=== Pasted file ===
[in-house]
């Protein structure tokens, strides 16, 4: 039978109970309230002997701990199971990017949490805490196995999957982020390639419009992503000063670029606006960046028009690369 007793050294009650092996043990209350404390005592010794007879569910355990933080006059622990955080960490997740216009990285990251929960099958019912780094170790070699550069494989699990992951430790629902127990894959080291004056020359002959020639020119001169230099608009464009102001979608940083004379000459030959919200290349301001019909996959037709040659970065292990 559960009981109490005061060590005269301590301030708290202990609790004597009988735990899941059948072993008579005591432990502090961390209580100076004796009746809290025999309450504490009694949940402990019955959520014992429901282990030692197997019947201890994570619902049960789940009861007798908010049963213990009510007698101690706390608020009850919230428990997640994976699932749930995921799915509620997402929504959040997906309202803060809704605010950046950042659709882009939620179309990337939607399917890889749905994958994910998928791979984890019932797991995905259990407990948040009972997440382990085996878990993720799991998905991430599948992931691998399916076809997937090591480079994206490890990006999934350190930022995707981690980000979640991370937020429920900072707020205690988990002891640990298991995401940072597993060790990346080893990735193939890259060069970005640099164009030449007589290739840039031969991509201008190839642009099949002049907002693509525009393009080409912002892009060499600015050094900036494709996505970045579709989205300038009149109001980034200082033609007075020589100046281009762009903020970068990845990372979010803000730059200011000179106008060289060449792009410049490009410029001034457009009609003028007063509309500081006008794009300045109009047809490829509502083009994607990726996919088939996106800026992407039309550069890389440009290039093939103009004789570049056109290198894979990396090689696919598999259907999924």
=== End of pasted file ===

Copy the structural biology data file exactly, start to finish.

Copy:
[in-house]
């Protein structure tokens, strides 16, 4: 039978109970309230002997701990199971990017949490805490196995999957982020390639419009992503000063670029606006960046028009690369 007793050294009650092996043990209350404390005592010794007879569910355990933080006059622990955080960490997740216009990285990251929960099958019912780094170790070699550069494989699990992951430790629902127990894959080291004056020359002959020639020119001169230099608009464009102001979608940083004379000459030959919200290349301001019909996959037709040659970065292990 559960009981109490005061060590005269301590301030708290202990609790004597009988735990899941059948072993008579005591432990502090961390209580100076004796009746809290025999309450504490009694949940402990019955959520014992429901282990030692197997019947201890994570619902049960789940009861007798908010049963213990009510007698101690706390608020009850919230428990997640994976699932749930995921799915509620997402929504959040997906309202803060809704605010950046950042659709882009939620179309990337939607399917890889749905994958994910998928791979984890019932797991995905259990407990948040009972997440382990085996878990993720799991998905991430599948992931691998399916076809997937090591480079994206490890990006999934350190930022995707981690980000979640991370937020429920900072707020205690988990002891640990298991995401940072597993060790990346080893990735193939890259060069970005640099164009030449007589290739840039031969991509201008190839642009099949002049907002693509525009393009080409912002892009060499600015050094900036494709996505970045579709989205300038009149109001980034200082033609007075020589100046281009762009903020970068990845990372979010803000730059200011000179106008060289060449792009410049490009410029001034457009009609003028007063509309500081006008794009300045109009047809490829509502083009994607990726996919088939996106800026992407039309550069890389440009290039093939103009004789570049056109290198894979990396090689696919598999259907999924």